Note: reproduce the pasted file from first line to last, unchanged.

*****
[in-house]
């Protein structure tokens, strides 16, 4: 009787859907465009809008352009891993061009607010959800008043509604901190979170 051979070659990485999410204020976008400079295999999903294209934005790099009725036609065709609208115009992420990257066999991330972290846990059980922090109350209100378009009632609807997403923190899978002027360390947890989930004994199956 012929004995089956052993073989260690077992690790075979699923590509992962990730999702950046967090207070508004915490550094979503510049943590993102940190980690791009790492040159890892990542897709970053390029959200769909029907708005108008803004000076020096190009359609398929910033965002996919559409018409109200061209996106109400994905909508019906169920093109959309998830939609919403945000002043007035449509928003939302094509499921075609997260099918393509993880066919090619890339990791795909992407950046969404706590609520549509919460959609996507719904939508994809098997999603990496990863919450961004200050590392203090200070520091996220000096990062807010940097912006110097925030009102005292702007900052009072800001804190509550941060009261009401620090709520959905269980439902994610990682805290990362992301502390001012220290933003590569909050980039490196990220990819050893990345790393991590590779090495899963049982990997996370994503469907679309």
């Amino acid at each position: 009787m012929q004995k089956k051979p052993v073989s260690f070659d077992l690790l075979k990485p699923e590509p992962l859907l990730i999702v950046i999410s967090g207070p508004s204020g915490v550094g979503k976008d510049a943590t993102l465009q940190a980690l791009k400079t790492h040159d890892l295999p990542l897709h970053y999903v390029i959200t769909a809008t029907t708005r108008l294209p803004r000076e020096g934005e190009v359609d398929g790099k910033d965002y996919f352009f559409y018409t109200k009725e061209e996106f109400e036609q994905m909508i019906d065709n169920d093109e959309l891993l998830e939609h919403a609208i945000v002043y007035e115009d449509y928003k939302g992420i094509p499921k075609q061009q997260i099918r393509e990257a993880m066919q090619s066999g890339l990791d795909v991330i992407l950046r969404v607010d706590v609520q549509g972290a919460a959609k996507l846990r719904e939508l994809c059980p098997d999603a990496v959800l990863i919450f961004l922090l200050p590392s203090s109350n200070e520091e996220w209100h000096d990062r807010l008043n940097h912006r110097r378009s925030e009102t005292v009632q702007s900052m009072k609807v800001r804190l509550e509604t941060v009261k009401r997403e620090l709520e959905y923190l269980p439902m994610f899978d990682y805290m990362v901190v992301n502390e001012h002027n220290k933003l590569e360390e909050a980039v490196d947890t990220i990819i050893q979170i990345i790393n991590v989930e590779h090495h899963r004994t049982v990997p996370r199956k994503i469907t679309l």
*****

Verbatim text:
[in-house]
């Protein structure tokens, strides 16, 4: 009787859907465009809008352009891993061009607010959800008043509604901190979170 051979070659990485999410204020976008400079295999999903294209934005790099009725036609065709609208115009992420990257066999991330972290846990059980922090109350209100378009009632609807997403923190899978002027360390947890989930004994199956 012929004995089956052993073989260690077992690790075979699923590509992962990730999702950046967090207070508004915490550094979503510049943590993102940190980690791009790492040159890892990542897709970053390029959200769909029907708005108008803004000076020096190009359609398929910033965002996919559409018409109200061209996106109400994905909508019906169920093109959309998830939609919403945000002043007035449509928003939302094509499921075609997260099918393509993880066919090619890339990791795909992407950046969404706590609520549509919460959609996507719904939508994809098997999603990496990863919450961004200050590392203090200070520091996220000096990062807010940097912006110097925030009102005292702007900052009072800001804190509550941060009261009401620090709520959905269980439902994610990682805290990362992301502390001012220290933003590569909050980039490196990220990819050893990345790393991590590779090495899963049982990997996370994503469907679309």
């Amino acid at each position: 009787m012929q004995k089956k051979p052993v073989s260690f070659d077992l690790l075979k990485p699923e590509p992962l859907l990730i999702v950046i999410s967090g207070p508004s204020g915490v550094g979503k976008d510049a943590t993102l465009q940190a980690l791009k400079t790492h040159d890892l295999p990542l897709h970053y999903v390029i959200t769909a809008t029907t708005r108008l294209p803004r000076e020096g934005e190009v359609d398929g790099k910033d965002y996919f352009f559409y018409t109200k009725e061209e996106f109400e036609q994905m909508i019906d065709n169920d093109e959309l891993l998830e939609h919403a609208i945000v002043y007035e115009d449509y928003k939302g992420i094509p499921k075609q061009q997260i099918r393509e990257a993880m066919q090619s066999g890339l990791d795909v991330i992407l950046r969404v607010d706590v609520q549509g972290a919460a959609k996507l846990r719904e939508l994809c059980p098997d999603a990496v959800l990863i919450f961004l922090l200050p590392s203090s109350n200070e520091e996220w209100h000096d990062r807010l008043n940097h912006r110097r378009s925030e009102t005292v009632q702007s900052m009072k609807v800001r804190l509550e509604t941060v009261k009401r997403e620090l709520e959905y923190l269980p439902m994610f899978d990682y805290m990362v901190v992301n502390e001012h002027n220290k933003l590569e360390e909050a980039v490196d947890t990220i990819i050893q979170i990345i790393n991590v989930e590779h090495h899963r004994t049982v990997p996370r199956k994503i469907t679309l």